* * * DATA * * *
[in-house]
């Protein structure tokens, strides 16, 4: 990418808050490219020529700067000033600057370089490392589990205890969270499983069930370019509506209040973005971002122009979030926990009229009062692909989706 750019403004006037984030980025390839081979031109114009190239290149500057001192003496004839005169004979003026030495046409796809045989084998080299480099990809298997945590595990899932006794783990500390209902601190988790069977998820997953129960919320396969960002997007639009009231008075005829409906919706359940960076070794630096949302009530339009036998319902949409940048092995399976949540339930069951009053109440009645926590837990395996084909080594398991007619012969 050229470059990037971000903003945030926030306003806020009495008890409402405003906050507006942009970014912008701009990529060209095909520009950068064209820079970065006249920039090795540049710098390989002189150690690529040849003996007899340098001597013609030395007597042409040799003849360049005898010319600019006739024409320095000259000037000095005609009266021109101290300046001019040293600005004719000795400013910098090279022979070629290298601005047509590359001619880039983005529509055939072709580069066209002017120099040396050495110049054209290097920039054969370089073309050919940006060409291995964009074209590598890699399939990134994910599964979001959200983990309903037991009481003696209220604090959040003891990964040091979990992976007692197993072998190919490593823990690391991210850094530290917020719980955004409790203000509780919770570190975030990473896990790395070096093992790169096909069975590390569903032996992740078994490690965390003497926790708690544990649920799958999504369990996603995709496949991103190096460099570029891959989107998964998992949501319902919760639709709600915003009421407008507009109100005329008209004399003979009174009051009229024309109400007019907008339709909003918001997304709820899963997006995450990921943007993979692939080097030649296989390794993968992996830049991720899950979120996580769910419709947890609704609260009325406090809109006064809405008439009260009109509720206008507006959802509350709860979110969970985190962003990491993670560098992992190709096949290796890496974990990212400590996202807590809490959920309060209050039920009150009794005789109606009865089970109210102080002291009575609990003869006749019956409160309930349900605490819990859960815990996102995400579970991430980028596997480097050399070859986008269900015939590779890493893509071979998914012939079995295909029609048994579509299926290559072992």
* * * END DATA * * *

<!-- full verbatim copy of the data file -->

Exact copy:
[in-house]
């Protein structure tokens, strides 16, 4: 990418808050490219020529700067000033600057370089490392589990205890969270499983069930370019509506209040973005971002122009979030926990009229009062692909989706 750019403004006037984030980025390839081979031109114009190239290149500057001192003496004839005169004979003026030495046409796809045989084998080299480099990809298997945590595990899932006794783990500390209902601190988790069977998820997953129960919320396969960002997007639009009231008075005829409906919706359940960076070794630096949302009530339009036998319902949409940048092995399976949540339930069951009053109440009645926590837990395996084909080594398991007619012969 050229470059990037971000903003945030926030306003806020009495008890409402405003906050507006942009970014912008701009990529060209095909520009950068064209820079970065006249920039090795540049710098390989002189150690690529040849003996007899340098001597013609030395007597042409040799003849360049005898010319600019006739024409320095000259000037000095005609009266021109101290300046001019040293600005004719000795400013910098090279022979070629290298601005047509590359001619880039983005529509055939072709580069066209002017120099040396050495110049054209290097920039054969370089073309050919940006060409291995964009074209590598890699399939990134994910599964979001959200983990309903037991009481003696209220604090959040003891990964040091979990992976007692197993072998190919490593823990690391991210850094530290917020719980955004409790203000509780919770570190975030990473896990790395070096093992790169096909069975590390569903032996992740078994490690965390003497926790708690544990649920799958999504369990996603995709496949991103190096460099570029891959989107998964998992949501319902919760639709709600915003009421407008507009109100005329008209004399003979009174009051009229024309109400007019907008339709909003918001997304709820899963997006995450990921943007993979692939080097030649296989390794993968992996830049991720899950979120996580769910419709947890609704609260009325406090809109006064809405008439009260009109509720206008507006959802509350709860979110969970985190962003990491993670560098992992190709096949290796890496974990990212400590996202807590809490959920309060209050039920009150009794005789109606009865089970109210102080002291009575609990003869006749019956409160309930349900605490819990859960815990996102995400579970991430980028596997480097050399070859986008269900015939590779890493893509071979998914012939079995295909029609048994579509299926290559072992």